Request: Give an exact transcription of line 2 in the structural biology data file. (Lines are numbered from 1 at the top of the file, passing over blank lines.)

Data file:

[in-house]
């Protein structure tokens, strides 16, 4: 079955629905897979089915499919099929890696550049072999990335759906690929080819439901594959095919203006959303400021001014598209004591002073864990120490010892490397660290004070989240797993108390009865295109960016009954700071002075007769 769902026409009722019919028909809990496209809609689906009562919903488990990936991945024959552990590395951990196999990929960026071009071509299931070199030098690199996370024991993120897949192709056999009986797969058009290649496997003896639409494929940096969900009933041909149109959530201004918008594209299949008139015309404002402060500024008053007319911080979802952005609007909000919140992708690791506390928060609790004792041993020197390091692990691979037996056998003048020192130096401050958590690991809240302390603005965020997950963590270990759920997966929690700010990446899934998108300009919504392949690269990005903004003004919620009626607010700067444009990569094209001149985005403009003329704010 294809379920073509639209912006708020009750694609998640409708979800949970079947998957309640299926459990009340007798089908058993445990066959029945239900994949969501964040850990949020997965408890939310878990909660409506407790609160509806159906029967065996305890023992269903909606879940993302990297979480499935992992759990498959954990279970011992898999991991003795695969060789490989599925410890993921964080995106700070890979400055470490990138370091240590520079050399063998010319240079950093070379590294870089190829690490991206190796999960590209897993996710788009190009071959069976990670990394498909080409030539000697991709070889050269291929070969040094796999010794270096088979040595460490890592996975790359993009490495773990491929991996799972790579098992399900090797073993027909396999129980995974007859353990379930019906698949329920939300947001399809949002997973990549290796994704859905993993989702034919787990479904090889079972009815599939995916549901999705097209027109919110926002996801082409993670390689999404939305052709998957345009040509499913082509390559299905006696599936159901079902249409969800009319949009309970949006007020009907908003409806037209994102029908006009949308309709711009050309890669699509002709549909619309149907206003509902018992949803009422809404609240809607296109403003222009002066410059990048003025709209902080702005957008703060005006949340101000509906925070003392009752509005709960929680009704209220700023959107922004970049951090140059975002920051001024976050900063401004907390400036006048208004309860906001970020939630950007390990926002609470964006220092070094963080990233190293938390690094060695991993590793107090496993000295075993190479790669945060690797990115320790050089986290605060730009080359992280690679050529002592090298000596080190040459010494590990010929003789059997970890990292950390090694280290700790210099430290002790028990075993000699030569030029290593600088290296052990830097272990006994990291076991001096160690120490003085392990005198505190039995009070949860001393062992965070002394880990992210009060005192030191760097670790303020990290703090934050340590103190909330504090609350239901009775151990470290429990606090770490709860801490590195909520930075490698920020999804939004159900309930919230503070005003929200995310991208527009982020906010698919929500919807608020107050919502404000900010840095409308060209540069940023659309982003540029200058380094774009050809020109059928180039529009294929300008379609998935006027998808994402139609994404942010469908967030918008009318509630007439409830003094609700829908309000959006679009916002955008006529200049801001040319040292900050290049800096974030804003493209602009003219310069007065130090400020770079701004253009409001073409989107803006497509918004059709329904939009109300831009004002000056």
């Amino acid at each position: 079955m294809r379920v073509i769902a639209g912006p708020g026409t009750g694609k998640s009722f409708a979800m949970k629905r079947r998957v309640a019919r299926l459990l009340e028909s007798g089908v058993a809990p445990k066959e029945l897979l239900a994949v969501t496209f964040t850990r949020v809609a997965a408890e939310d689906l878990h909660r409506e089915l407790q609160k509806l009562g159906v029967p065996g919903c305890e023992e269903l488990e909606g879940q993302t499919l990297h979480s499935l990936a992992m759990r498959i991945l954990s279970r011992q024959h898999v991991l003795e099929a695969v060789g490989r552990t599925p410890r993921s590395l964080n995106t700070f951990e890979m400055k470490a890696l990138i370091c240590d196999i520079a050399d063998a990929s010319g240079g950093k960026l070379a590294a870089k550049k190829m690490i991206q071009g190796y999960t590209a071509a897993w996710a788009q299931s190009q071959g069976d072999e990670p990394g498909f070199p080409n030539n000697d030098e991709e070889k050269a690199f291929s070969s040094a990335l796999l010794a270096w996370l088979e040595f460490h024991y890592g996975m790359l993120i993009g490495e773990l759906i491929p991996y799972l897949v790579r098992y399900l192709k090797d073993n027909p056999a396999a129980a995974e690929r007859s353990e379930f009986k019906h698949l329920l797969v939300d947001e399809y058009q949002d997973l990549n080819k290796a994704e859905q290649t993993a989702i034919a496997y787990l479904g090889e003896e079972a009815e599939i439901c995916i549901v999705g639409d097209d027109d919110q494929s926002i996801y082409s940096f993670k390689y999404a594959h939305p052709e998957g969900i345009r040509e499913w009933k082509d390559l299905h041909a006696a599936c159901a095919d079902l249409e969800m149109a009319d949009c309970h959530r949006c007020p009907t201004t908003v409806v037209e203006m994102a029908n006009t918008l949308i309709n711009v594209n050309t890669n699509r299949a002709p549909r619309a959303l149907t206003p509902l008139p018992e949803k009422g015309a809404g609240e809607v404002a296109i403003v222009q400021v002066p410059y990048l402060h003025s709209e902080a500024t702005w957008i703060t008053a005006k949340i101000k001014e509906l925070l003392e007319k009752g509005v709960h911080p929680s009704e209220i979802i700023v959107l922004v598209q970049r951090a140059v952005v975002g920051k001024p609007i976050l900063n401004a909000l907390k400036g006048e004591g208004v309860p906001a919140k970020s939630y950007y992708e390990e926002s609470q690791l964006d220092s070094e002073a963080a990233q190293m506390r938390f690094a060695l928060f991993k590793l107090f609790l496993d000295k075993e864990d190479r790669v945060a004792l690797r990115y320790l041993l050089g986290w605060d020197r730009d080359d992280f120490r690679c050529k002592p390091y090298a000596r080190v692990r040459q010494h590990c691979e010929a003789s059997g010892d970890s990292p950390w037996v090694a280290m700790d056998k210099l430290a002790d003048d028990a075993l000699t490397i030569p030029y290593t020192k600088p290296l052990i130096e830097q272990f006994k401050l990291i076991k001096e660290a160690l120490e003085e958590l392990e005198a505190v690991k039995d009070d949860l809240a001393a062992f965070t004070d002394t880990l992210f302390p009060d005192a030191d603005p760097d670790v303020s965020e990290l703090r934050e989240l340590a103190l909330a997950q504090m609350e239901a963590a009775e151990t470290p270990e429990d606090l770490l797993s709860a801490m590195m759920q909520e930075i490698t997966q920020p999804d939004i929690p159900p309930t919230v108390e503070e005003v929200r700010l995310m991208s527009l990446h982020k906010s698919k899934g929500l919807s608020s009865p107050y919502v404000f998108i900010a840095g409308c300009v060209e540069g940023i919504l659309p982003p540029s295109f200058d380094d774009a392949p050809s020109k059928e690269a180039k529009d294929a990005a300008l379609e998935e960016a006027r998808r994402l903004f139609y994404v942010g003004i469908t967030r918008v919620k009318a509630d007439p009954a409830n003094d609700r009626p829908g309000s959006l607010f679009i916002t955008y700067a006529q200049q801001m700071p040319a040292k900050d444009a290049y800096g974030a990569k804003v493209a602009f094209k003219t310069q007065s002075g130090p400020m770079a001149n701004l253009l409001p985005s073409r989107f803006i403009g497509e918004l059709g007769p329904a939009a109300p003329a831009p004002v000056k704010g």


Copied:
């Protein structure tokens, strides 16, 4: 079955629905897979089915499919099929890696550049072999990335759906690929080819439901594959095919203006959303400021001014598209004591002073864990120490010892490397660290004070989240797993108390009865295109960016009954700071002075007769 769902026409009722019919028909809990496209809609689906009562919903488990990936991945024959552990590395951990196999990929960026071009071509299931070199030098690199996370024991993120897949192709056999009986797969058009290649496997003896639409494929940096969900009933041909149109959530201004918008594209299949008139015309404002402060500024008053007319911080979802952005609007909000919140992708690791506390928060609790004792041993020197390091692990691979037996056998003048020192130096401050958590690991809240302390603005965020997950963590270990759920997966929690700010990446899934998108300009919504392949690269990005903004003004919620009626607010700067444009990569094209001149985005403009003329704010 294809379920073509639209912006708020009750694609998640409708979800949970079947998957309640299926459990009340007798089908058993445990066959029945239900994949969501964040850990949020997965408890939310878990909660409506407790609160509806159906029967065996305890023992269903909606879940993302990297979480499935992992759990498959954990279970011992898999991991003795695969060789490989599925410890993921964080995106700070890979400055470490990138370091240590520079050399063998010319240079950093070379590294870089190829690490991206190796999960590209897993996710788009190009071959069976990670990394498909080409030539000697991709070889050269291929070969040094796999010794270096088979040595460490890592996975790359993009490495773990491929991996799972790579098992399900090797073993027909396999129980995974007859353990379930019906698949329920939300947001399809949002997973990549290796994704859905993993989702034919787990479904090889079972009815599939995916549901999705097209027109919110926002996801082409993670390689999404939305052709998957345009040509499913082509390559299905006696599936159901079902249409969800009319949009309970949006007020009907908003409806037209994102029908006009949308309709711009050309890669699509002709549909619309149907206003509902018992949803009422809404609240809607296109403003222009002066410059990048003025709209902080702005957008703060005006949340101000509906925070003392009752509005709960929680009704209220700023959107922004970049951090140059975002920051001024976050900063401004907390400036006048208004309860906001970020939630950007390990926002609470964006220092070094963080990233190293938390690094060695991993590793107090496993000295075993190479790669945060690797990115320790050089986290605060730009080359992280690679050529002592090298000596080190040459010494590990010929003789059997970890990292950390090694280290700790210099430290002790028990075993000699030569030029290593600088290296052990830097272990006994990291076991001096160690120490003085392990005198505190039995009070949860001393062992965070002394880990992210009060005192030191760097670790303020990290703090934050340590103190909330504090609350239901009775151990470290429990606090770490709860801490590195909520930075490698920020999804939004159900309930919230503070005003929200995310991208527009982020906010698919929500919807608020107050919502404000900010840095409308060209540069940023659309982003540029200058380094774009050809020109059928180039529009294929300008379609998935006027998808994402139609994404942010469908967030918008009318509630007439409830003094609700829908309000959006679009916002955008006529200049801001040319040292900050290049800096974030804003493209602009003219310069007065130090400020770079701004253009409001073409989107803006497509918004059709329904939009109300831009004002000056």